Tupper schools on NY ‘stressed’ list
TUPPER LAKE – A report released Thursday by the New York State Comptroller’s office says the Tupper Lake Central School District is under “significant financial stress.”
Tupper Lake, which ranked number 12 on the list, isn’t alone. According to the “Fiscal Stress Monitoring System” report, 12 school districts in the state have been classified as in “significant fiscal stress,” 23 in “moderate fiscal stress” and 52 as “susceptible to fiscal stress.”
The study used financial indicators that include year-end fund balance, cash position and patterns of operating deficits to establish an overall fiscal stress score to classify a district’s designation. Tupper Lake received a score of 65 percent, which tied it with the Utica City School District and Schenectady City School District.
A press release from the Comptroller’s office said separate environmental indicators were also used to help provide insight into the health of the local economy and other challenges that might affect a school district’s finances. Those included student enrollment, property value, budget vote results and poverty levels.
The 87 schools indicated as stressed represent about 13 percent of the 674 school districts that were evaluated, all of which had fiscal years ending on June 30, 2013.
“School districts are a critical barometer to the fiscal health of our local communities,” state Comptroller Thomas DiNapoli said in the press release. “Unfortunately, reductions in state aid, a cap on local revenue and decreased rainy day funds are creating financial challenges that more and more school districts are having trouble overcoming. My office’s fiscal stress scores highlight the need for school district officials to manage their finances carefully with an eye towards long-range planning and how they can operate more efficiently.”
The study found that the percentage of school districts in fiscal stress exceeded 30 percent in six counties: Chemung, Clinton, Madison, Montgomery, Niagara and Tioga; Upstate school districts were more likely to be in some level of stress compared to downstate districts; and regions with the highest percentage of stressed school districts were Central New York with 22.9 percent of districts, the North Country with 16.9 percent and Western New York with 13.9 percent.
Tupper Lake School District Superintendent Seth McGowan said those numbers speak for themselves.
“It’s not flattering to be in this position,” McGowan said. “I’d like to get off of that list, but I think far more schools are going to be on it before things get better.”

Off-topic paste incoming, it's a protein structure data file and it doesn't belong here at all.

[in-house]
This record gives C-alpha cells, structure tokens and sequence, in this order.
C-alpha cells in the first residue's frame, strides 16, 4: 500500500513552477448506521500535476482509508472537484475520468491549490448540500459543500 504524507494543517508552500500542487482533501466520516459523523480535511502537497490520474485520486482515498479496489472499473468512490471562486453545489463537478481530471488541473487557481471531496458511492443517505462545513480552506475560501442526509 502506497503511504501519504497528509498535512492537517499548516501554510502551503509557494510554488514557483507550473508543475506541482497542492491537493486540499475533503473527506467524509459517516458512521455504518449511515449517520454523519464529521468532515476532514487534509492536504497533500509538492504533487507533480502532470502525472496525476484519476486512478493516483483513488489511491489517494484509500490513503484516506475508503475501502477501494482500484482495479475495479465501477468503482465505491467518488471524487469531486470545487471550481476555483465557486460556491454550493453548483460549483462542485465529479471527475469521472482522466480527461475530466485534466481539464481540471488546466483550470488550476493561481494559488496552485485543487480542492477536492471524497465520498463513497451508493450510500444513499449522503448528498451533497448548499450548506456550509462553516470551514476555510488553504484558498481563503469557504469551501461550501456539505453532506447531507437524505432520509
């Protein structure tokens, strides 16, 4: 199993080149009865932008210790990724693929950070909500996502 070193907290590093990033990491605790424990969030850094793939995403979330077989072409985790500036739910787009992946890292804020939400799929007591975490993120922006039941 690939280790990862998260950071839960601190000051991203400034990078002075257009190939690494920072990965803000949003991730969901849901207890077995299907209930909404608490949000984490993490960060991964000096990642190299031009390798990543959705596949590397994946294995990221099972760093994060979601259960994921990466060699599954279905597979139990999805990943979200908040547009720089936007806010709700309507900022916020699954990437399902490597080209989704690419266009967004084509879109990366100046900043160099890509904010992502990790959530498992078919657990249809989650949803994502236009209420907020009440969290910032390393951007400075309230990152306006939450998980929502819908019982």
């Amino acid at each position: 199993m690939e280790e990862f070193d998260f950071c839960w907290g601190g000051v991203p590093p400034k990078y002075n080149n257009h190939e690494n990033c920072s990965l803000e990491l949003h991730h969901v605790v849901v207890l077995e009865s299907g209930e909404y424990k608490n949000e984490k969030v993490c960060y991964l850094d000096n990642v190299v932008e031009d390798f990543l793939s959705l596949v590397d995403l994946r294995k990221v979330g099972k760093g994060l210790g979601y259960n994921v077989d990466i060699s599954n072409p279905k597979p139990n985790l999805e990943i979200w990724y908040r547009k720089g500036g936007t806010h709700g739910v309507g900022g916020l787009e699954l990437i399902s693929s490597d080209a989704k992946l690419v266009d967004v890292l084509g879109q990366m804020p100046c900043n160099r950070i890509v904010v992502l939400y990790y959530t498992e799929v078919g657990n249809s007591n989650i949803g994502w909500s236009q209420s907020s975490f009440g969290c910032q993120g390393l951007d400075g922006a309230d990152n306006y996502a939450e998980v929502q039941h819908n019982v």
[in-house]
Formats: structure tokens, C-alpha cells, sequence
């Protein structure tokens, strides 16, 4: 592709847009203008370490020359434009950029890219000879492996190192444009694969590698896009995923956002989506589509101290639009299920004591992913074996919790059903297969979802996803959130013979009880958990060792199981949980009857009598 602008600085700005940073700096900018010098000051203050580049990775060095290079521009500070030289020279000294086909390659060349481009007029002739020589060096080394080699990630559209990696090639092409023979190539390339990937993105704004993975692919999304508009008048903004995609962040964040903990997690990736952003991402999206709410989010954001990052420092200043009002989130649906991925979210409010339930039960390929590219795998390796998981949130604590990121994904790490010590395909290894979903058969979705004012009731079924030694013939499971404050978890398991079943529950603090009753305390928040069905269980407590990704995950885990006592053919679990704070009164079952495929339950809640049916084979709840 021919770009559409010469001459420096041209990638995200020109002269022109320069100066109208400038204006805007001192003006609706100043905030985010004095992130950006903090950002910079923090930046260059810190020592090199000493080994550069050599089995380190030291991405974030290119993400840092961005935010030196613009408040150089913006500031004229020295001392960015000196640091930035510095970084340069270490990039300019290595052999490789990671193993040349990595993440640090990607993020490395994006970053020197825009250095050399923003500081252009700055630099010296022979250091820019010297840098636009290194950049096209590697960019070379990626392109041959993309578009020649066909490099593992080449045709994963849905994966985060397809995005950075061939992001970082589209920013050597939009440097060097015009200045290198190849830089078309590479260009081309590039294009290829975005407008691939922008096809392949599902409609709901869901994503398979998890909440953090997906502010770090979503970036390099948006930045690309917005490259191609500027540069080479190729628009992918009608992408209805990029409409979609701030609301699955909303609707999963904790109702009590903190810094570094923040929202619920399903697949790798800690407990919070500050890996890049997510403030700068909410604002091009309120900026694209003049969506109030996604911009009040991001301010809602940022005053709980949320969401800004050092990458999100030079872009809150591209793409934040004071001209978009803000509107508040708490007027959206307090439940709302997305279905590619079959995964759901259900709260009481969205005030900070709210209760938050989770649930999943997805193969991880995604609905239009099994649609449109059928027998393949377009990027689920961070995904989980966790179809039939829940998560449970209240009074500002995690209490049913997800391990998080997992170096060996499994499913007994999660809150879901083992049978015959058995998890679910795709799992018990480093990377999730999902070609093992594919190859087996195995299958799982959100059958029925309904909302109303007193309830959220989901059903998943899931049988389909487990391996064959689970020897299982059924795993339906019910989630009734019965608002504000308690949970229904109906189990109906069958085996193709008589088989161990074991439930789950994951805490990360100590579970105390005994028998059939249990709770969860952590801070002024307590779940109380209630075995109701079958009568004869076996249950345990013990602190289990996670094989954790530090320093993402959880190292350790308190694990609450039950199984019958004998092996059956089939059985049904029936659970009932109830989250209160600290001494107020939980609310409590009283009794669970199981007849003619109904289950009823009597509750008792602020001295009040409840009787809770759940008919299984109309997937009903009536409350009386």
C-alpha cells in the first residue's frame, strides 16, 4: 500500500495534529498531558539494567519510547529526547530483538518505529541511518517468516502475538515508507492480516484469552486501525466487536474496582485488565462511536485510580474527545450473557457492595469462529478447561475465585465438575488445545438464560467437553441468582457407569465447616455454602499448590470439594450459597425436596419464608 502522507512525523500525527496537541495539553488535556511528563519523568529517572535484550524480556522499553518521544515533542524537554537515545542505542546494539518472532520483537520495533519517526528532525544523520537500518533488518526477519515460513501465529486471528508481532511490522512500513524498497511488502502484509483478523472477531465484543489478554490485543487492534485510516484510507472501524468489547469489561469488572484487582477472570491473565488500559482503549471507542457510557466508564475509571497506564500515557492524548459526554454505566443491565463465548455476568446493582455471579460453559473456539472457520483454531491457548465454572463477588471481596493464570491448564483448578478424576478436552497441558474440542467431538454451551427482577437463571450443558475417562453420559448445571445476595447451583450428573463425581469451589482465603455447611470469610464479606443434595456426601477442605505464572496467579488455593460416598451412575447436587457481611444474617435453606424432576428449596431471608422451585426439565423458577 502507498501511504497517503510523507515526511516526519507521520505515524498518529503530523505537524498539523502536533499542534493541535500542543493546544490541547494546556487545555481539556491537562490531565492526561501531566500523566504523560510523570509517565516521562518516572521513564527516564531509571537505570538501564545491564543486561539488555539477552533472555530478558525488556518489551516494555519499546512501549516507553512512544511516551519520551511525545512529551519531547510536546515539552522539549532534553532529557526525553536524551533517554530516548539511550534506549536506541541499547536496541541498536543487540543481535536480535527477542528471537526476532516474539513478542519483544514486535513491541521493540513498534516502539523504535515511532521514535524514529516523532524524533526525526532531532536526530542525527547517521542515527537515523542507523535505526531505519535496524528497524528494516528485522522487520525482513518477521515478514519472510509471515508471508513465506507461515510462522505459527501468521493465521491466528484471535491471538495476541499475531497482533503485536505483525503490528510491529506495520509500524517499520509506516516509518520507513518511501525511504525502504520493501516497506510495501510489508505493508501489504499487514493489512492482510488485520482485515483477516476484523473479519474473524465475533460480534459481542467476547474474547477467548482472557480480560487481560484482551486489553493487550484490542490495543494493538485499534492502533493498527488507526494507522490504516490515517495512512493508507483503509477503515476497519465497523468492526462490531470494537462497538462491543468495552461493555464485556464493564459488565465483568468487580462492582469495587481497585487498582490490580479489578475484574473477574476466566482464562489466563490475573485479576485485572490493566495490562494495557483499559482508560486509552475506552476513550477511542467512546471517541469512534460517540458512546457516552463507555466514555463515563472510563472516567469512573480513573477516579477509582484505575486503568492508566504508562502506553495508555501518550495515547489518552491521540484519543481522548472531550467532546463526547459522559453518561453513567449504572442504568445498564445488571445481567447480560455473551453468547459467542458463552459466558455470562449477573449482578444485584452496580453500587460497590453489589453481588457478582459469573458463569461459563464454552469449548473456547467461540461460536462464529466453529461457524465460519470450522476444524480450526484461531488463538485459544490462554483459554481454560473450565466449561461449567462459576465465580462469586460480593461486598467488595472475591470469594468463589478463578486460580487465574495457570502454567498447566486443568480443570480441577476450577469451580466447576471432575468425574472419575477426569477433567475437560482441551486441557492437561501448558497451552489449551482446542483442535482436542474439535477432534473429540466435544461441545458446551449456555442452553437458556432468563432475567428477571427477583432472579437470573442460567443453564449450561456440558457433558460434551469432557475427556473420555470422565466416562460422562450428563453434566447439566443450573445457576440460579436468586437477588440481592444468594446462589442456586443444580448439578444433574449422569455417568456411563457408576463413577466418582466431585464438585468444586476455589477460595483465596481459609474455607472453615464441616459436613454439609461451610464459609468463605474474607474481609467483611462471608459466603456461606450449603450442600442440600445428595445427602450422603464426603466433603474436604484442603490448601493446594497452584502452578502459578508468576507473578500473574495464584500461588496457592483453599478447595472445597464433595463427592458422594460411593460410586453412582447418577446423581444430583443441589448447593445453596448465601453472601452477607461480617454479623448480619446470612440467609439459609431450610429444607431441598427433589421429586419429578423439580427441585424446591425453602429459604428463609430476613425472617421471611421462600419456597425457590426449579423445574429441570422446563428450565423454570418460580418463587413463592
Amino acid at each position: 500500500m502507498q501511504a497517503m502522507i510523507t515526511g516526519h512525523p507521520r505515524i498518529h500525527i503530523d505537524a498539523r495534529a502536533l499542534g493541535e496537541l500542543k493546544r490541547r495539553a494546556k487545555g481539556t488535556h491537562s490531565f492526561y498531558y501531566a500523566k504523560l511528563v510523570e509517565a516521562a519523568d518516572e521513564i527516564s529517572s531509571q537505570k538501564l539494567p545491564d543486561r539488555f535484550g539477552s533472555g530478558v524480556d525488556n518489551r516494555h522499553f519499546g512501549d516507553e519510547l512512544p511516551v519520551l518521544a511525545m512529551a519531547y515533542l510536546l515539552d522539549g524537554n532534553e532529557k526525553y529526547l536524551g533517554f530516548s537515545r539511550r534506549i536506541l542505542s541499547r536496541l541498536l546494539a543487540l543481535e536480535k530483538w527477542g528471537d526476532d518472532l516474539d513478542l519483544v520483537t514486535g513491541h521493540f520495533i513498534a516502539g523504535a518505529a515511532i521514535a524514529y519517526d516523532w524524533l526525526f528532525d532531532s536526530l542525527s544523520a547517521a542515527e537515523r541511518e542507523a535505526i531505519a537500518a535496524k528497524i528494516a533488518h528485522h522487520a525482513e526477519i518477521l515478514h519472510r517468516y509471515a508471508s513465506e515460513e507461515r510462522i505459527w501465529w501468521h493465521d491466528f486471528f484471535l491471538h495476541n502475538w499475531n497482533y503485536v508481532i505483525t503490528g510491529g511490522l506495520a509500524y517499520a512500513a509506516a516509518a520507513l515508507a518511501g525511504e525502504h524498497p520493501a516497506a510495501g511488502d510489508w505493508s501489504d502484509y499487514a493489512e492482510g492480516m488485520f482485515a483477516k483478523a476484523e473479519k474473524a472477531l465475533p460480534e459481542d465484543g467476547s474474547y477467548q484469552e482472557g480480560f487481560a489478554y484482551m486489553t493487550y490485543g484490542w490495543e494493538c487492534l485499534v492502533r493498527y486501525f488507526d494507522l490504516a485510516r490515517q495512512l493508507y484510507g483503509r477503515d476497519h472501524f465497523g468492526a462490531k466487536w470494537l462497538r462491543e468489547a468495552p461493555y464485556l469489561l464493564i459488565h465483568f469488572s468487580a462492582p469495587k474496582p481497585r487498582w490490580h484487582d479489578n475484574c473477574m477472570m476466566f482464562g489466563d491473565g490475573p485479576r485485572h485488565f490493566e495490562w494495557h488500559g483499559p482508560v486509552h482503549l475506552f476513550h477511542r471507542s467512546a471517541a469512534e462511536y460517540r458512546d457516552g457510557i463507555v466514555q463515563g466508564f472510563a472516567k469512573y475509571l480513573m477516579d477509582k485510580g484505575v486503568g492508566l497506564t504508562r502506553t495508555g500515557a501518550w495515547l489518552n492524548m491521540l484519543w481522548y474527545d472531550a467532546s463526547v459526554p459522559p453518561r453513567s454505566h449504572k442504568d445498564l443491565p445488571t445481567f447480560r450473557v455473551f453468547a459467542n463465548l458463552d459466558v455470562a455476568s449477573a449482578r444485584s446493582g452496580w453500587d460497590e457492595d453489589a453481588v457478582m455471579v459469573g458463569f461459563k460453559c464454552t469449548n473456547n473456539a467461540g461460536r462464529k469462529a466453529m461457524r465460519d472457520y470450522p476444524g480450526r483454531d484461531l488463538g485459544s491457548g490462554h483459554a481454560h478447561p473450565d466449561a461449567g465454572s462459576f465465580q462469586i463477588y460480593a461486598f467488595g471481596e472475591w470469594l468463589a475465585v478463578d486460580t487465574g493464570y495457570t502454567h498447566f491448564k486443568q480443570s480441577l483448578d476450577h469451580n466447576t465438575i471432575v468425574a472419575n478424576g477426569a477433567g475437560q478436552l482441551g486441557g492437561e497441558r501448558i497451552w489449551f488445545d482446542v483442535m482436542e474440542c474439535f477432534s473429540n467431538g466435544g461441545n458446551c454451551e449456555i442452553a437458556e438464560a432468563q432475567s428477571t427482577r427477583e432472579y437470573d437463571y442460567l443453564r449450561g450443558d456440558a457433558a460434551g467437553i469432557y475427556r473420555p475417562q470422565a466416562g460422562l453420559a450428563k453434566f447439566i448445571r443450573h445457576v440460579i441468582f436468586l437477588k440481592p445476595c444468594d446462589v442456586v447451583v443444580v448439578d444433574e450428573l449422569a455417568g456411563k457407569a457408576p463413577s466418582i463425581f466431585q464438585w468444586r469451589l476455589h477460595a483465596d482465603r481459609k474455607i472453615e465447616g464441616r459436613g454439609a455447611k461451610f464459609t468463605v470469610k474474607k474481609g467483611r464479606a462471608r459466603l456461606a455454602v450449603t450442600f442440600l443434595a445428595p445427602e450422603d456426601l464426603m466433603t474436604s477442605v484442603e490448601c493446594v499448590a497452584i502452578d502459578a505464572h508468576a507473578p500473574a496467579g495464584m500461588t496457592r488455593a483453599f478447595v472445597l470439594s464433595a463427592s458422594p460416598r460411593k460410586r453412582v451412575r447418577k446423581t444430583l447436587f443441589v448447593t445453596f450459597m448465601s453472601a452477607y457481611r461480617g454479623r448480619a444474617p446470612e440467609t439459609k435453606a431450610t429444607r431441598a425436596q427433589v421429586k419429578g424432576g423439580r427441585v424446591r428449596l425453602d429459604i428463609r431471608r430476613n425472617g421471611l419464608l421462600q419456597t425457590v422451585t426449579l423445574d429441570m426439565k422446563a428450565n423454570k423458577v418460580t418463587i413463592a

Making things better is a complicated process. McGowan said state education officials and
auditors have said his school board is doing everything it should be doing, but a rapidly decreasing fund balance – coupled with a state-mandated property tax cap – is leaving fewer options each year.
“I could see this coming three years ago,” McGowan said. “We’ve been talking about this and warning of it. As long as the funding in education continues along the same path, and the tax cap is still in place, that differential between the school expenditure and revenue is going to get tighter and tighter.”
McGowan said the district has been unable to raise enough revenue to increase the fund balance because it’s been using the money to balance the budget. The fund balance is normally set aside to handle unforeseen expenses.
“Besides using the fund balance, the other way to balance the budget is to reduce spending, but that’s a temporary thing,” McGowan said. “There are things that go up every year, like employee benefits and retirement. Those percentages are given to us by the state, they are not things we have any say over. We’ve reduced everything we can.”
McGowan said the heart of the district’s budget problems is an antiquated method of taxation where the burden of taxes is based on property value. He said Tupper Lake looks wealthier on paper than it is due to a disparity between high property values and the average income of the area’s residents.
“That causes us to be in this doughnut hole of state aid,” McGowan said. ” When property value was first used, I imagine it came from the idea that owning property is a sign of wealth, but it’s not relevant anymore. Sales tax and income tax are a much better measure of a community’s wealth. I think if the shift were made to something along that line, I think the whole state would be better off. At least it would be a much better picture. What better measure of an individual’s wealth or ability to support a school than what they earn and what they spend?”
To alleviate that, McGowan suggested that funding schools could be spread among every citizen.
“The fact is, it’s not just property owners who have a vested interest in the schools,” McGowan said. “It seems to me that if every person in the state should have a vested interest in the schools and in the community. If schools were funded through the personal income tax vehicle, where every person in the community, regardless of whether you own property or not, had a share in it, it would spread the burden over a huge population instead of just the property owners.”
Whether his ideas are worth considering, McGowan said he just wants things to improve for schools across the state.
“We’re told we’re doing everything right, we’re doing everything we can, we’re doing everything by the book. We’re doing what we’re supposed to be doing, and yet we’re still in this situation.”
Contact Shaun Kittle at 518-891-2600 ext. 25 or firstname.lastname@example.org.